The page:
David Suzuki is right: Ecuador and Bolivia may not have all the answers, but at least their laws are beginning to take into account the intrinsic value of the natural systems within their borders and their right to exist and flourish.
The anthropocentric view of the world, one that posits that nature is merely a repository of resources waiting to be exploited for short-term economic gain, is a dangerous illusion. It will take a lot to break free from this illusion, especially when most government and industry leaders have successfully deceived us (and themselves) into believing that our well-being depends on consuming more and more “stuff.”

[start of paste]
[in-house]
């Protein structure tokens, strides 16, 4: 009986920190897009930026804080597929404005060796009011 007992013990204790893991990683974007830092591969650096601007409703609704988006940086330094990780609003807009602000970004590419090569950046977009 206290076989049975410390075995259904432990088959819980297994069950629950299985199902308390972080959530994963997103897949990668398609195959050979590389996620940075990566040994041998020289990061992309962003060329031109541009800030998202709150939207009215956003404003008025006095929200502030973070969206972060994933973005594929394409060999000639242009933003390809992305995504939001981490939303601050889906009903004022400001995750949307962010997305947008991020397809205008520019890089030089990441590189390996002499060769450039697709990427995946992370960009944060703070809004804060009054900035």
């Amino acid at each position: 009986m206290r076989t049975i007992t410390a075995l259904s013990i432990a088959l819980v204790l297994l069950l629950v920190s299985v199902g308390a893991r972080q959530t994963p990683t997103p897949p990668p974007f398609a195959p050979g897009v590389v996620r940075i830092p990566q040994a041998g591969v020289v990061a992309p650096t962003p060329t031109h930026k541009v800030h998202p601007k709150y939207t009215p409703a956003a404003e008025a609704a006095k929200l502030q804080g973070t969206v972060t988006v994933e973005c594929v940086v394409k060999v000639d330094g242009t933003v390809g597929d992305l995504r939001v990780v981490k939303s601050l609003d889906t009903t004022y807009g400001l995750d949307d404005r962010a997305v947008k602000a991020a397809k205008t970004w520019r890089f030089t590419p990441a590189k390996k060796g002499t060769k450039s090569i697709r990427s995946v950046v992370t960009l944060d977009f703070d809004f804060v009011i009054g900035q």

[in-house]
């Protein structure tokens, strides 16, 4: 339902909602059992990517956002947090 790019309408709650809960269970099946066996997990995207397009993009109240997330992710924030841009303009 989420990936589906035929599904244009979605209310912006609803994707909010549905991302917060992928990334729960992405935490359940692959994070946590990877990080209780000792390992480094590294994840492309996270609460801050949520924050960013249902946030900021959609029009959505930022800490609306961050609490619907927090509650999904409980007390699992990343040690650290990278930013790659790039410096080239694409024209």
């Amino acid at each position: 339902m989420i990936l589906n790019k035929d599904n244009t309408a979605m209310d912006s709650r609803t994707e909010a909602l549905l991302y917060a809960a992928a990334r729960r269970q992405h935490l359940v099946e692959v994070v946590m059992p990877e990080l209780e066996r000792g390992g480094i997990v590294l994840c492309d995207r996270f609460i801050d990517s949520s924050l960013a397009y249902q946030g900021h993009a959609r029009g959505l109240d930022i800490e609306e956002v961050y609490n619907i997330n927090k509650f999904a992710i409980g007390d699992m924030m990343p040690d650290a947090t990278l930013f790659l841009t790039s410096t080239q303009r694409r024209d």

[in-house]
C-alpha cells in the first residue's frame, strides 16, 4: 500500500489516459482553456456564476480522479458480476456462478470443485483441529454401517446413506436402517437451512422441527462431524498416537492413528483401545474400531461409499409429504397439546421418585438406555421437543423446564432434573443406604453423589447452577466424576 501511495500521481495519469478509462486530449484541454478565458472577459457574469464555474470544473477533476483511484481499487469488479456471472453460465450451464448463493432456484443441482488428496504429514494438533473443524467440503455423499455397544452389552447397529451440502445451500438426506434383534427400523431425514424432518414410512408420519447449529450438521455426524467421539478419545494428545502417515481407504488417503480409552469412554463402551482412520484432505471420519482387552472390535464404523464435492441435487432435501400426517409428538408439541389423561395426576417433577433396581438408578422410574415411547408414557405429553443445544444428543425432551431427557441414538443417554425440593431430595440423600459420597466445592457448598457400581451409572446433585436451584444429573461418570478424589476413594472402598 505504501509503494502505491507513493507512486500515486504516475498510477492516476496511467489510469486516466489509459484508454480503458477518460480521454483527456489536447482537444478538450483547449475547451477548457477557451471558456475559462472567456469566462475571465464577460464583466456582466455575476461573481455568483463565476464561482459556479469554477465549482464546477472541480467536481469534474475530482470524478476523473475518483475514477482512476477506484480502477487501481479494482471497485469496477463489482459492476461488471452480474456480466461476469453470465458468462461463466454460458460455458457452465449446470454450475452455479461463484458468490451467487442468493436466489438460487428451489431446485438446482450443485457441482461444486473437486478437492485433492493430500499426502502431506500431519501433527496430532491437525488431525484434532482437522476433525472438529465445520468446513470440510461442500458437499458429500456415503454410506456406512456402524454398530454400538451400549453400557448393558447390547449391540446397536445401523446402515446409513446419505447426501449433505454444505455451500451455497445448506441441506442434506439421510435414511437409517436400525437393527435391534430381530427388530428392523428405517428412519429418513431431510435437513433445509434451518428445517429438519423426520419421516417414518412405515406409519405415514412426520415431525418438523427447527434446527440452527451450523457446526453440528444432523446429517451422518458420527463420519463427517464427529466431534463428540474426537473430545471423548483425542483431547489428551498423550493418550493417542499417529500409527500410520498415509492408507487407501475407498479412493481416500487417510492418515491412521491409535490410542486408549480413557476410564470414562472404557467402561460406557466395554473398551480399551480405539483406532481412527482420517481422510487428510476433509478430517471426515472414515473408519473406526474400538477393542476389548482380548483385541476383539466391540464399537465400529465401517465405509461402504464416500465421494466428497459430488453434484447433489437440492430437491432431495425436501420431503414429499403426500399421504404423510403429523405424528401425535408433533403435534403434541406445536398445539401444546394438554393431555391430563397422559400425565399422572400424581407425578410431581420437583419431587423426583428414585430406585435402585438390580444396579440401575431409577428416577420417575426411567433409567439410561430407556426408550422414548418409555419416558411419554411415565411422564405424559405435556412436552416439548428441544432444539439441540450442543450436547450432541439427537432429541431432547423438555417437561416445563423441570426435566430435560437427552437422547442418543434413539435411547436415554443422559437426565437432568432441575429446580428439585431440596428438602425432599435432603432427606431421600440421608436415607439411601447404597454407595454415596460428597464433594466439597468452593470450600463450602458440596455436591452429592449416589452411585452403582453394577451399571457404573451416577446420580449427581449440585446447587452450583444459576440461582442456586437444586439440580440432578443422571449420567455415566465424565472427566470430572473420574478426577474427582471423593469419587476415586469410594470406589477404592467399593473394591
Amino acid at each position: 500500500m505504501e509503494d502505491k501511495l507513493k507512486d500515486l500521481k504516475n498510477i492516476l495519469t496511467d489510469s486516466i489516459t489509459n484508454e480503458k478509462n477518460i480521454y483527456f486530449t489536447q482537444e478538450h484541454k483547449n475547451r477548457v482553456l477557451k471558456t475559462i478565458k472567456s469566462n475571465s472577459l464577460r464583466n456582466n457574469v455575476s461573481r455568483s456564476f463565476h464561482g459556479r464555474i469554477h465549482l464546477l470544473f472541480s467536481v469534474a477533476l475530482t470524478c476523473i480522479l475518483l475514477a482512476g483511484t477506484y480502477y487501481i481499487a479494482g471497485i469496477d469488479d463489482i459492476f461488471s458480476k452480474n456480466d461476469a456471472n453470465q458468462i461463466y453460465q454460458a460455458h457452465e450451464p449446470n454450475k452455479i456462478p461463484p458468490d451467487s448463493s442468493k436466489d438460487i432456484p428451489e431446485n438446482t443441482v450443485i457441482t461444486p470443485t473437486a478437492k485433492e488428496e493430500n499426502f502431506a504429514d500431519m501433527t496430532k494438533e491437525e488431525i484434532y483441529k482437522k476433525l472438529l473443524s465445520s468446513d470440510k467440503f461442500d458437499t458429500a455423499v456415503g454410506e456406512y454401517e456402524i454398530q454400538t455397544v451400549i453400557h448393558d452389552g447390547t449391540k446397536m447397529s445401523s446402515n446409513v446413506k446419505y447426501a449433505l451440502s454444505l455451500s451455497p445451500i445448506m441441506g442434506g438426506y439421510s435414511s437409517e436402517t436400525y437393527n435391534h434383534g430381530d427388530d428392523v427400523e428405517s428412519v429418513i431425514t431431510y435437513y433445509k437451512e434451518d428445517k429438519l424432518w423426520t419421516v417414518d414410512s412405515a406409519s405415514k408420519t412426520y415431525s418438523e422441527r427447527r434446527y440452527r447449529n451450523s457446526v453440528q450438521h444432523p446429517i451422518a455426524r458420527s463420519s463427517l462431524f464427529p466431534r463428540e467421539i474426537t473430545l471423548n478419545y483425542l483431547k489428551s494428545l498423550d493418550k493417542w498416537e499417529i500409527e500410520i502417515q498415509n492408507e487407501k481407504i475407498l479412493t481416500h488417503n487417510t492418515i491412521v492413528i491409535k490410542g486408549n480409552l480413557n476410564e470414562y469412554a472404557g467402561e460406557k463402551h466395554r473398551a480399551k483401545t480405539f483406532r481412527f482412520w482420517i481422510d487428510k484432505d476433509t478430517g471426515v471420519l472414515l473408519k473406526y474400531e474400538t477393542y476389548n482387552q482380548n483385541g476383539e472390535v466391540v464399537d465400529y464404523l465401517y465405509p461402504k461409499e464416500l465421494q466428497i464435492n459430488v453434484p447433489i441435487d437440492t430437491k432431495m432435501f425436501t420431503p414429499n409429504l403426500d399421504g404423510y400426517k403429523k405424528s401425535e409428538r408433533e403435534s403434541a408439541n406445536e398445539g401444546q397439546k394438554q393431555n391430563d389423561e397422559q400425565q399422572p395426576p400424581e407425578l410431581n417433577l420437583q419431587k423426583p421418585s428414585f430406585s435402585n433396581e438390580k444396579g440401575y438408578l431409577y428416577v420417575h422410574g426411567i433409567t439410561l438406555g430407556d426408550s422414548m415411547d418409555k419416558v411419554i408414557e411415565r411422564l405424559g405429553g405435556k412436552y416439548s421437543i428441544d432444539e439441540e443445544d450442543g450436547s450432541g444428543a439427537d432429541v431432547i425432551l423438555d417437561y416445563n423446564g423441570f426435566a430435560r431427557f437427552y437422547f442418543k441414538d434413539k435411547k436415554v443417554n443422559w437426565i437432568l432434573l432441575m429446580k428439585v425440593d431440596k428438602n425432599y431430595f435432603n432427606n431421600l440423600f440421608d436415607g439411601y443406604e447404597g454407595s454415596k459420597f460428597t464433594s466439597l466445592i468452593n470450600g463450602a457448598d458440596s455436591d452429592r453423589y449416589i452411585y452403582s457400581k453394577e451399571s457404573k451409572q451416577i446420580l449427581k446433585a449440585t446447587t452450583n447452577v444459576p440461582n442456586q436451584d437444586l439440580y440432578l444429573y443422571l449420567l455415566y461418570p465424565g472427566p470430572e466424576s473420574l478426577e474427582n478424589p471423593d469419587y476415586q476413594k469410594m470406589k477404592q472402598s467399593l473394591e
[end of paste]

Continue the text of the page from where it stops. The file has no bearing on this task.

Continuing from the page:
After all, as Kenneth Boulding, an adviser to John Kennedy, said almost 50 years ago, “anyone who believes in indefinite growth on a physically finite planet is either mad, or an economist.”
Note: This appeared as a Letter to the Editor in the Globe & Mail.